$ 6. Thirdly, there are another sort of 3. Want of people that want proofs, not because they will to use are out of their reach, but because they them. will not use them; who, though they have riches and leisure enough, and want neither parts nor other helps, are yet never the better for them. Their hot pursuit of pleasure, or constant drudgery in business, engages some men's thoughts elsewhere: laziness and oscitancy in general, or a particular aversion for books, study, and meditation, keep others from any serious thoughts at all: and some out of fear that an impartial inquiry would not favour those opinions which best suit their prejudices, lives, and designs, content themselves, without examination, to take upon trust what they find convenient and in fashion. Thus most men, even of those that might do otherwise, pass their lives without an acquaintance with, much less a rational assent to, probabilities they are concerned to know, though they lie so much within their view, that to be convinced of them they need but turn their eyes that way. We know some men will not read a letter which is supposed to bring ill news; and many men forbear to cast up their accounts, or so much as think upon their estates, who have reason to fear their affairs are in no very good posture. How men, whose plentiful fortunes allow them leisure to improve their understandings, can satisfy themselves with a lazy ignorance, I cannot tell: but methinks they have a low opinion of their souls, who lay out all their incomes in provisions for the body, and employ none of it to procure the means and helps of knowledge; who take great care to appear always in a neat and splendid outside, and would think themselves miserable in coarse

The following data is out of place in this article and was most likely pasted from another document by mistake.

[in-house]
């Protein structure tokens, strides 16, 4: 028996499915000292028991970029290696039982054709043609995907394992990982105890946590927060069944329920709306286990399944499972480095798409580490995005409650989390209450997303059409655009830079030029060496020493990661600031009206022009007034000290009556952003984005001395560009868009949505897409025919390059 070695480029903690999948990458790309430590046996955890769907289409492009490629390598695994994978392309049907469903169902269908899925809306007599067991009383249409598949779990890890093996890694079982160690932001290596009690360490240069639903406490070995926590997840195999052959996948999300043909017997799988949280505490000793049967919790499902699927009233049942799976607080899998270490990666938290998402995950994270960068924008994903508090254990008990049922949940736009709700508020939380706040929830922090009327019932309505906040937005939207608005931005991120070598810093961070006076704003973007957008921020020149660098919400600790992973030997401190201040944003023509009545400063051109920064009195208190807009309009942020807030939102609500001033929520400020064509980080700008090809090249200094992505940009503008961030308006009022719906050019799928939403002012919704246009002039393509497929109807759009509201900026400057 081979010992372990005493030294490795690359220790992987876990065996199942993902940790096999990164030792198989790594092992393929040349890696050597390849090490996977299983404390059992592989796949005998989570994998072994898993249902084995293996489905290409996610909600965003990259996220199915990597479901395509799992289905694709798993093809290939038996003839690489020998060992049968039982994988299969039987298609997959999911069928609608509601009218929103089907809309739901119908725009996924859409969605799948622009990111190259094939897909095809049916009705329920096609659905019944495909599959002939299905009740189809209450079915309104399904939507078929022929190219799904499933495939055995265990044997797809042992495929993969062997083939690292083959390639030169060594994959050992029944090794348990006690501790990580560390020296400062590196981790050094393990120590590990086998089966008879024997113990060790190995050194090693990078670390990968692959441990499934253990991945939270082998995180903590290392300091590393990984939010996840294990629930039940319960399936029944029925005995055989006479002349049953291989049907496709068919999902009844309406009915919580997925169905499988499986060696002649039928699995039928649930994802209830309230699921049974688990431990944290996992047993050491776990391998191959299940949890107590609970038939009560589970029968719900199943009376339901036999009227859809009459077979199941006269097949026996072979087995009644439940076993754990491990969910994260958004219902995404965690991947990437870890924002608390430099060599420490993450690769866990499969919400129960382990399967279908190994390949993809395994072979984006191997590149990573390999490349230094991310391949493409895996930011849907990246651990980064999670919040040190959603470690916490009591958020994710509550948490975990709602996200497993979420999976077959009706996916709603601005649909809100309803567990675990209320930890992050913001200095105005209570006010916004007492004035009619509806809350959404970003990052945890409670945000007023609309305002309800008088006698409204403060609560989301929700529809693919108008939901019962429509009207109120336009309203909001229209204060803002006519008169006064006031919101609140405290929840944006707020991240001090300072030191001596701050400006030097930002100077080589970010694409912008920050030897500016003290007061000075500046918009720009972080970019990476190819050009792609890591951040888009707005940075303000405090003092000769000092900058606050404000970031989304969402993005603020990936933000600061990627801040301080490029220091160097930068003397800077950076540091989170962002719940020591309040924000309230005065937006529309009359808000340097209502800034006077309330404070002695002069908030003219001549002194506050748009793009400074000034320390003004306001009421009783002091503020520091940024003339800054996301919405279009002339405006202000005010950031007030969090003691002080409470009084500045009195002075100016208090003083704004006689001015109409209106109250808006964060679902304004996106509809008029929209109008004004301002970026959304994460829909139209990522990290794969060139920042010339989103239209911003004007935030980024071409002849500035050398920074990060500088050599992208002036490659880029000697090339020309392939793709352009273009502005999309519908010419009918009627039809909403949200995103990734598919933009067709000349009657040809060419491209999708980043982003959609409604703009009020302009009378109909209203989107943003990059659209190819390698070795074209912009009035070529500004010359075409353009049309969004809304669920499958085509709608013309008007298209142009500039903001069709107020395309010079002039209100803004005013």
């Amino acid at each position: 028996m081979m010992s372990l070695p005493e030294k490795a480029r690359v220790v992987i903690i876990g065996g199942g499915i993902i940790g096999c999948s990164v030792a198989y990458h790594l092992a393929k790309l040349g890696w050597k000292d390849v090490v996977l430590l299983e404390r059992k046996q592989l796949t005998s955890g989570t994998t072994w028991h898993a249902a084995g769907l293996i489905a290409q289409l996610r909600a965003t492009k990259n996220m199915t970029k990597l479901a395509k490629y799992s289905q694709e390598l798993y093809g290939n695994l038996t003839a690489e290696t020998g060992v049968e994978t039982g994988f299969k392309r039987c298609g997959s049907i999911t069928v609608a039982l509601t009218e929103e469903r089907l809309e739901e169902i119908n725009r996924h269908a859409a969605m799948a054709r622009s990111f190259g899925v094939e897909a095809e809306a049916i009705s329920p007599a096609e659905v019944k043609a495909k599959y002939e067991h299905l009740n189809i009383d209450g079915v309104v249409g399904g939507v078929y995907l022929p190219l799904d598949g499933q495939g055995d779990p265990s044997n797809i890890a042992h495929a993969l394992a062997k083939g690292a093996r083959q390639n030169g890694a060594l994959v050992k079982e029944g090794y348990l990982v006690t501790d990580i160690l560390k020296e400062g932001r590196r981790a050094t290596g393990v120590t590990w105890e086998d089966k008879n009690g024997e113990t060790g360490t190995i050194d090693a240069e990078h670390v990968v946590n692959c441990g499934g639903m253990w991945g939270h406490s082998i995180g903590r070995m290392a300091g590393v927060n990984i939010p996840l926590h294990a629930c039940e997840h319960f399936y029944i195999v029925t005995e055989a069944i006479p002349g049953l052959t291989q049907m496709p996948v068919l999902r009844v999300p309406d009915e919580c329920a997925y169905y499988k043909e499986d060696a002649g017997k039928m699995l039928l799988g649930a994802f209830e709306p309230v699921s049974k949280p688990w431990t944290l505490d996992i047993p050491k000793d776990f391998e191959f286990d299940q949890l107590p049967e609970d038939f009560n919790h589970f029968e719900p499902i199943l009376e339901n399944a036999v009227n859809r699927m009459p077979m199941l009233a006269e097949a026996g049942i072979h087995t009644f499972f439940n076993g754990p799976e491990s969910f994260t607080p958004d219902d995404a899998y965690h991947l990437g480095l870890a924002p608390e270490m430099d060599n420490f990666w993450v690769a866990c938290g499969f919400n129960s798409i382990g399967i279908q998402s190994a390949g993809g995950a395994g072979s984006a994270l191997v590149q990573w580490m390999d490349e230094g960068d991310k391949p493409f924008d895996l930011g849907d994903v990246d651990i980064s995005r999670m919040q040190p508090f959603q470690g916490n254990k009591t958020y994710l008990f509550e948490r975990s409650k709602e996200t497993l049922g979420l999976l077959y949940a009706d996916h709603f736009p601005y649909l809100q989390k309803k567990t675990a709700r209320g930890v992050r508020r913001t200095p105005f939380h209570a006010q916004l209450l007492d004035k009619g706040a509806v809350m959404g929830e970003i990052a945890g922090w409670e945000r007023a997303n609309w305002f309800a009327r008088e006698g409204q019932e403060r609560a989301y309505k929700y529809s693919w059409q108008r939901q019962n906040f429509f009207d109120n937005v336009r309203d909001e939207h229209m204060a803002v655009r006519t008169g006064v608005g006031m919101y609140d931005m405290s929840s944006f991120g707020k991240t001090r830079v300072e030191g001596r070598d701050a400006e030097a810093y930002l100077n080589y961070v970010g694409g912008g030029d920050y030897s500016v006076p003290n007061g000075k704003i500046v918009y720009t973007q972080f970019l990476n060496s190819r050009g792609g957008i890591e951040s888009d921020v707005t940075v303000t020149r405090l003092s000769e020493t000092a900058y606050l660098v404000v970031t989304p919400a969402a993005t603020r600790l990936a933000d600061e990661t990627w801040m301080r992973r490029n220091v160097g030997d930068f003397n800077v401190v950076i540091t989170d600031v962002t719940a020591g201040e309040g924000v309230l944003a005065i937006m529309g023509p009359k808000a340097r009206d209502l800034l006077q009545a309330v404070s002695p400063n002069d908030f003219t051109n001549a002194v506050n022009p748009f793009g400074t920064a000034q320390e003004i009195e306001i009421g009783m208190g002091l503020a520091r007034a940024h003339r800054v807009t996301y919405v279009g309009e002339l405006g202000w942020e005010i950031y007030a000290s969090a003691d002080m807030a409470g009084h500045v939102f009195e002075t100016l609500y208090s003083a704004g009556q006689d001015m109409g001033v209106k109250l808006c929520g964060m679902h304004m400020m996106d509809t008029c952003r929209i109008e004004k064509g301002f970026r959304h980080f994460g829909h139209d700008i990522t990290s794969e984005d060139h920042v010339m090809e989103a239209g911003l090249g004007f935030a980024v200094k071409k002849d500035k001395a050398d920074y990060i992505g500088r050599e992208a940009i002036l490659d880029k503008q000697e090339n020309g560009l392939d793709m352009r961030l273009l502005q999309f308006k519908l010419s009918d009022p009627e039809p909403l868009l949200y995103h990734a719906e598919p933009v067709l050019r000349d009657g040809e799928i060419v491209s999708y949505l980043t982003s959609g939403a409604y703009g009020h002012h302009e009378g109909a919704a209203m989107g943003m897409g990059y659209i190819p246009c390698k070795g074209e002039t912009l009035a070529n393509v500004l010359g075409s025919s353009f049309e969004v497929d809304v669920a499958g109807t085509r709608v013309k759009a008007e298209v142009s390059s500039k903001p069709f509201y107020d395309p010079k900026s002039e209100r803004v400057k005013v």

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clothes, or a patched coat, and yet contentedly suffer their minds to appear abroad in a pie-bald livery of coarse patches and borrowed shreds, such as it has pleased chance or their country tailor (I mean the common opinion of those they have conversed with) to clothe them in. I will not here mention how unreasonable this is for men that ever think of a future state, and their concernment in it, which no rational man can avoid to do sometimes ; nor shall I take notice what a shame and confusion it is, to the greatest contemners of knowledge, to be found ignorant in things they are concerned to know. But this at least is worth the consideration of those who call themselves gentlemen, that however they may think credit, respect, power, and authority, the concomitants of their birth and fortune, yet they will find all these still carried away from them by men of lower condition, who surpass them in knowledge. They who are blind will always be led by those that see, or else fall into the ditch: and he is certainly the most subjected, the most enslaved, who is so in his understanding. In the foregoing instances, some of the causes have been shown of wrong assent, and how it comes to pass, that probable doctrines are not always received with an assent proportionable to the reasons which are to be had for their probability: but hitherto we have considered only such probabilities whose proofs do exist, but do not appear to him who embraces the error. 4. Wrong

$7. Fourthly, there remains yet the last measures of sort, who, even where the real probabilities probability; whereof,

appear, and are plainly laid before them,

do not admit of the conviction, nor yield unto manifest reasons, but do either wémely, suspend their assent, or give it to the less probable opinion : and to this danger are those exposed who have taken up wrong measures of probability; which are,

1. Propositions that are not in themselves certain and evident, but doubtful and false, taken up for principles.